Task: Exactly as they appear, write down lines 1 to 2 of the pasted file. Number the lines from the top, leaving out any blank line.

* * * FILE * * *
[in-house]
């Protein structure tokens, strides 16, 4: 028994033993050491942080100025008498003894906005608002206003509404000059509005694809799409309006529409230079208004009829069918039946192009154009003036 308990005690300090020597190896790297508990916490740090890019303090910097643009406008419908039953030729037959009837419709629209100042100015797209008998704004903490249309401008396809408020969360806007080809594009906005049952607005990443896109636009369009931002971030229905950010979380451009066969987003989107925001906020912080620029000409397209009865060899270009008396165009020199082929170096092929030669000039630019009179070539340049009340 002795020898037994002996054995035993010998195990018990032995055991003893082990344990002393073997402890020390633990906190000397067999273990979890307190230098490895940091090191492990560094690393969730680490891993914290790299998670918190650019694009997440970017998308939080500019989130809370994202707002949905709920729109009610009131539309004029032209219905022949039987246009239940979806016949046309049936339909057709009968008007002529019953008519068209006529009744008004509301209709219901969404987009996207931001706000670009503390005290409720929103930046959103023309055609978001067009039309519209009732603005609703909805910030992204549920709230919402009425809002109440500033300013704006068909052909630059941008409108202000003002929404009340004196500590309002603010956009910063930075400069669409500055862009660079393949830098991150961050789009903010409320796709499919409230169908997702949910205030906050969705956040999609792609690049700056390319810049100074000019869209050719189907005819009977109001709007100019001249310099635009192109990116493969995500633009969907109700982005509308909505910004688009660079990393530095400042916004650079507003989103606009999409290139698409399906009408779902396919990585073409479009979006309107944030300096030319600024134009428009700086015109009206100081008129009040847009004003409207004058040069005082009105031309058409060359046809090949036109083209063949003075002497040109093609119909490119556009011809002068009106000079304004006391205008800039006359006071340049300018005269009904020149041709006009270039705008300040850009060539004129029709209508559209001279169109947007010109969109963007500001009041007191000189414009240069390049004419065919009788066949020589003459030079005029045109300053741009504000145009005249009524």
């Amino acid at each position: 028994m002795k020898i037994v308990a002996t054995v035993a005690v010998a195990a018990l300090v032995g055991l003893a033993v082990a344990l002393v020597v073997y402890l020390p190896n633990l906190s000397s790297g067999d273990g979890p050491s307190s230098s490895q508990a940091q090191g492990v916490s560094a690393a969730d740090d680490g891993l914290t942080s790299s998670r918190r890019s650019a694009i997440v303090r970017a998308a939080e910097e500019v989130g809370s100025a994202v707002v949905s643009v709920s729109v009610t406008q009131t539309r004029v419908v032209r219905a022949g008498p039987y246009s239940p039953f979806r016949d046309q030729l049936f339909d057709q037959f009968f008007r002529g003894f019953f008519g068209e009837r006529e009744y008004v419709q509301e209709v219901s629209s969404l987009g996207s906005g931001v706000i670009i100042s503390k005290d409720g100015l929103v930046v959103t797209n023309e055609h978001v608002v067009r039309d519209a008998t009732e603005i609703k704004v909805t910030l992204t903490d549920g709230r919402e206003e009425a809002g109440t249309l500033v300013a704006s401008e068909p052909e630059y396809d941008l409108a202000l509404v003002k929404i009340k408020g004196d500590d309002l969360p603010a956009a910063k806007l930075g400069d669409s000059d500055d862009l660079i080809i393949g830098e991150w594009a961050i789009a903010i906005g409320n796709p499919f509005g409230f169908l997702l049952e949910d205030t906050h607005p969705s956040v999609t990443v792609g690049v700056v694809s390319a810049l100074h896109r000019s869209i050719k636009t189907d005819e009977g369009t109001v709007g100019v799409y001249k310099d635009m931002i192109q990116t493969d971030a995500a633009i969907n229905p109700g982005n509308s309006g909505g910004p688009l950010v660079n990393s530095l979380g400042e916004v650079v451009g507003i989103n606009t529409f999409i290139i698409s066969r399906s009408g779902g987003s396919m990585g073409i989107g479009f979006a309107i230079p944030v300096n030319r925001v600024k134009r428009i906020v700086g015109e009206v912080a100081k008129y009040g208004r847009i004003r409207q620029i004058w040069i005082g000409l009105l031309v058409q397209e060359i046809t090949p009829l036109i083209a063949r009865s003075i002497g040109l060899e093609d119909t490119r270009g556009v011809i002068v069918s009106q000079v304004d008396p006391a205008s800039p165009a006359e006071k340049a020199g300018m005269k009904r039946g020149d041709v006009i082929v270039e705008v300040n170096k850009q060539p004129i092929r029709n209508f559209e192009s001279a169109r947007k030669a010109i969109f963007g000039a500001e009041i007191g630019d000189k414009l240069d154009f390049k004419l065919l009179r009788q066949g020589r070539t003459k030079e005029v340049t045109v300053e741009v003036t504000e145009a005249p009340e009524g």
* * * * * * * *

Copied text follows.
[in-house]
């Protein structure tokens, strides 16, 4: 028994033993050491942080100025008498003894906005608002206003509404000059509005694809799409309006529409230079208004009829069918039946192009154009003036 308990005690300090020597190896790297508990916490740090890019303090910097643009406008419908039953030729037959009837419709629209100042100015797209008998704004903490249309401008396809408020969360806007080809594009906005049952607005990443896109636009369009931002971030229905950010979380451009066969987003989107925001906020912080620029000409397209009865060899270009008396165009020199082929170096092929030669000039630019009179070539340049009340 002795020898037994002996054995035993010998195990018990032995055991003893082990344990002393073997402890020390633990906190000397067999273990979890307190230098490895940091090191492990560094690393969730680490891993914290790299998670918190650019694009997440970017998308939080500019989130809370994202707002949905709920729109009610009131539309004029032209219905022949039987246009239940979806016949046309049936339909057709009968008007002529019953008519068209006529009744008004509301209709219901969404987009996207931001706000670009503390005290409720929103930046959103023309055609978001067009039309519209009732603005609703909805910030992204549920709230919402009425809002109440500033300013704006068909052909630059941008409108202000003002929404009340004196500590309002603010956009910063930075400069669409500055862009660079393949830098991150961050789009903010409320796709499919409230169908997702949910205030906050969705956040999609792609690049700056390319810049100074000019869209050719189907005819009977109001709007100019001249310099635009192109990116493969995500633009969907109700982005509308909505910004688009660079990393530095400042916004650079507003989103606009999409290139698409399906009408779902396919990585073409479009979006309107944030300096030319600024134009428009700086015109009206100081008129009040847009004003409207004058040069005082009105031309058409060359046809090949036109083209063949003075002497040109093609119909490119556009011809002068009106000079304004006391205008800039006359006071340049300018005269009904020149041709006009270039705008300040850009060539004129029709209508559209001279169109947007010109969109963007500001009041007191000189414009240069390049004419065919009788066949020589003459030079005029045109300053741009504000145009005249009524």